Branko Milanovic Narrative Economics?How Stories Go Viral and Drive Major Economic Events, Robert Shiller

Author:Jonathan Portes
Position:Professor of economics and public policy, King's College London.
Pages:65-65
 
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March 2020 | FINANCE & DEVELOPMENT 63
BOOK REVIEWS
Story Time
“FACTS DON’T CARE ABOUT YOUR FEELINGS” is a
popular phrase on socia l media, ironically often
used by those with at best a rudimentary grasp of
history. Robert Shiller’s mission in this book is to
convince us of the opposite—that ec onomic facts
are indeed driven by our feelin gs. ose feelings are
in turn driven by what he describe s as economic
narratives— contagious stories with the potential
to change how people make economic decisions.
Recently, an extensive economic literature has
looked at how perceptions can drive outcomes
and vice versa.
But Shiller argues th at the power of narratives
is both broader and deeper than c ontemporary
economics is prepared to accept. We cannot under-
stand or, regarding the future, predict episodes
like the Great Depression—or the 1980s move
toward personal tax c uts—without understanding
the narratives th at underpin them. In some ways his
thesis could be seen as pushback against the most
recent Nobelists. ese “randomistas” a rgue (to
oversimplify, no doubt unfairly) that the discipline of
science can strip away the need to “tell stories” and
cleanly identify t he reduced-form causal impact of
particula r policy interventions, without fear about
expectations or beliefs.
But—and it is a big but—it is Shiller’s approach
to causality t hat trips him up. His description of
the cult of fruga lity during the Great Depression,
and how it led to the mass adoption of blue jeans
and jigsaw puzzles, is enterta ining. But the claim
that “the crazed natu re of the phenomena...helps to
explain the lengt h and severity of the Depression”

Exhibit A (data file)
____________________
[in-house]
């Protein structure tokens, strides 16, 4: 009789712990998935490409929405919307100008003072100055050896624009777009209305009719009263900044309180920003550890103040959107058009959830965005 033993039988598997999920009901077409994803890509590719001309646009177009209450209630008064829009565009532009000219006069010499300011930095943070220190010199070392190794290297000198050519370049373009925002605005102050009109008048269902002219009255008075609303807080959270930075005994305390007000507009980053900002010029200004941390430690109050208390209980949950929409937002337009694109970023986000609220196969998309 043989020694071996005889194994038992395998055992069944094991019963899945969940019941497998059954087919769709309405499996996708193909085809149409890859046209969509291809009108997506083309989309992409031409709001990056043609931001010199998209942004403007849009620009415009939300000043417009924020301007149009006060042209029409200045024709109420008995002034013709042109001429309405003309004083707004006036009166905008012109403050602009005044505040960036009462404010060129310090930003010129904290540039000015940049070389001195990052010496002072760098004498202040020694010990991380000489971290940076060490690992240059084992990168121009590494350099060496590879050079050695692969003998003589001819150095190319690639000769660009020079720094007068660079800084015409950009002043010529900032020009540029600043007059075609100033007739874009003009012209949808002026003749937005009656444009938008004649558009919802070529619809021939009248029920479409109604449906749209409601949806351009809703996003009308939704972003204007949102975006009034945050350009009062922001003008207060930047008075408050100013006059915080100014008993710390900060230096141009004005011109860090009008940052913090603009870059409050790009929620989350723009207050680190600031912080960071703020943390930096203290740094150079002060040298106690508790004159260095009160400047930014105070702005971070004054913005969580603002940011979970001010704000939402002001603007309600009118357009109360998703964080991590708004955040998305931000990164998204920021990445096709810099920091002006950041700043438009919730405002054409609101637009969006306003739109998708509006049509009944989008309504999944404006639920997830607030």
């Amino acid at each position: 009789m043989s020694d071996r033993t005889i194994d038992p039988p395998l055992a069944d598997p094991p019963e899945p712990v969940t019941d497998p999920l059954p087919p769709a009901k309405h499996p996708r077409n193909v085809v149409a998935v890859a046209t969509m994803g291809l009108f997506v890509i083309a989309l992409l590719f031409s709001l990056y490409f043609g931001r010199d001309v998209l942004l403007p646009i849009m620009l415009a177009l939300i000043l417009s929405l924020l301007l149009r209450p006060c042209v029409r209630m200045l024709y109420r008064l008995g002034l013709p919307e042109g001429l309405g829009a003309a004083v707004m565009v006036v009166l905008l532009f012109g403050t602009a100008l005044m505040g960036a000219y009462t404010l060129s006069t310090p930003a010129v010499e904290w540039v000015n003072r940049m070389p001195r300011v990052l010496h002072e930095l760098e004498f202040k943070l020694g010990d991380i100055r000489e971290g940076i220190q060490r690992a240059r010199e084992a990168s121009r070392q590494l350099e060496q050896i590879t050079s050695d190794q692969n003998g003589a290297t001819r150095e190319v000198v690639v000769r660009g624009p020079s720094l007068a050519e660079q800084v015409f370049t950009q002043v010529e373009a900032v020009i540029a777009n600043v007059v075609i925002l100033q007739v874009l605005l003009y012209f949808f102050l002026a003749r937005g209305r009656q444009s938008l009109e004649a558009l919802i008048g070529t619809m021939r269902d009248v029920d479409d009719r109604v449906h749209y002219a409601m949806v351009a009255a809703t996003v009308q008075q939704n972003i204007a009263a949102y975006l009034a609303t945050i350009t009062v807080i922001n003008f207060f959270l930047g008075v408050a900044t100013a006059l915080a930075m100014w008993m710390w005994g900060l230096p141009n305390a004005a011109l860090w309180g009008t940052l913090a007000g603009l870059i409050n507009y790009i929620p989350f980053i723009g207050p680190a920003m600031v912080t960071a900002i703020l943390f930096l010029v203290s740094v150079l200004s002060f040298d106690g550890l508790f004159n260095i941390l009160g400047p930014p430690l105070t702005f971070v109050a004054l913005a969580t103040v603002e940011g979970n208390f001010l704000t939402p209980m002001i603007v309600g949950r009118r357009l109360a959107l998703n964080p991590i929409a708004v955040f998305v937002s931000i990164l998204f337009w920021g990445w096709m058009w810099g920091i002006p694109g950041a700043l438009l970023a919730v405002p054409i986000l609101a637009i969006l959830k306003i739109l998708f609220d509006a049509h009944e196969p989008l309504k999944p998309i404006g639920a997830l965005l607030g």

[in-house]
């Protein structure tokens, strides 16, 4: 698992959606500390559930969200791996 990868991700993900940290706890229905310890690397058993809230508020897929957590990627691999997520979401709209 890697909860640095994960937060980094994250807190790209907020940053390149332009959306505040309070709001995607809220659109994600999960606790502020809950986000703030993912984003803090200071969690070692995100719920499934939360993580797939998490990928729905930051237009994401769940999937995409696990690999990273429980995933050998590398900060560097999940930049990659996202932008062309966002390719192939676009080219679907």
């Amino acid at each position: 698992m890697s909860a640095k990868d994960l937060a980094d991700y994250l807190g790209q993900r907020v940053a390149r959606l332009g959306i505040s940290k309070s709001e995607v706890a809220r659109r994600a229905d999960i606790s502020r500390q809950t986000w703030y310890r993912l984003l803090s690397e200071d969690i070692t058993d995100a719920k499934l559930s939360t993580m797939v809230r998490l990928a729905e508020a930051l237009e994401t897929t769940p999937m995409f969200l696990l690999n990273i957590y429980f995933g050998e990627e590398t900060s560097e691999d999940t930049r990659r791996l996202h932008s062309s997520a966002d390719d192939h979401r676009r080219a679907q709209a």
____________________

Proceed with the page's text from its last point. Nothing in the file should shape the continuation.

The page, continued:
is a stretch, to say the least. Simi lar examples
dot the book. Art La ffer’s napkin and Ronald
Reagan’s jokes (not to mention a short story by
Astrid Lindgren) “touched off an intense public
mandate for tax-cuttin g”; George W. Bush’s post–
9/11 narrative ended the 2001 recession.
But why should we believe that these stories genu-
inely caused their related ec onomic events rather than
being driven by them, or perhaps being usef ully and
interestingly illust rative of them? ere’s remarkably
little reference to empirical ev idence, and none to the
recent literature on, for example, political uncer tainty.
Instead, Shiller’s views of the importa nce of nar-
rative seem themselves to be based on his belief in
a specific story about how and why people make
economic decisions. “Ultimately, the mass of people
whose decisions cause economic fluctuations aren’t
very well-informed…and yet their decisions drive
aggregate economic act ivity. It must be the case th at
attention-getting narrat ives drive those decisions.”
e “must” is assertion, not analysis. Not surpri s-
ingly, given this lack of analy sis, the book does little
to set out a convincing research agend a. e call
for economists to draw from other disciplines , not
just epidemiology but qualitative social re search,
among others, is welcome. But I struggle to see how
Shiller’s thesis can be turned i nto testable hypoth-
eses and especia lly, as he hopes, into mechanisms
for predicting and avoiding economic downturn s
or crises.
JONATHAN PORTES, professor of economics and public
policy, King’s College London
Robert J. Shiller
Narrative Economics:
How Stories Go Viral
& Drive Major
Economic Events
Princeton University Press,
Princeton, NJ, 2019, 377 pp., $27.95
The power of narratives is
both broader and deeper than
contemporary economics is
prepared to accept.

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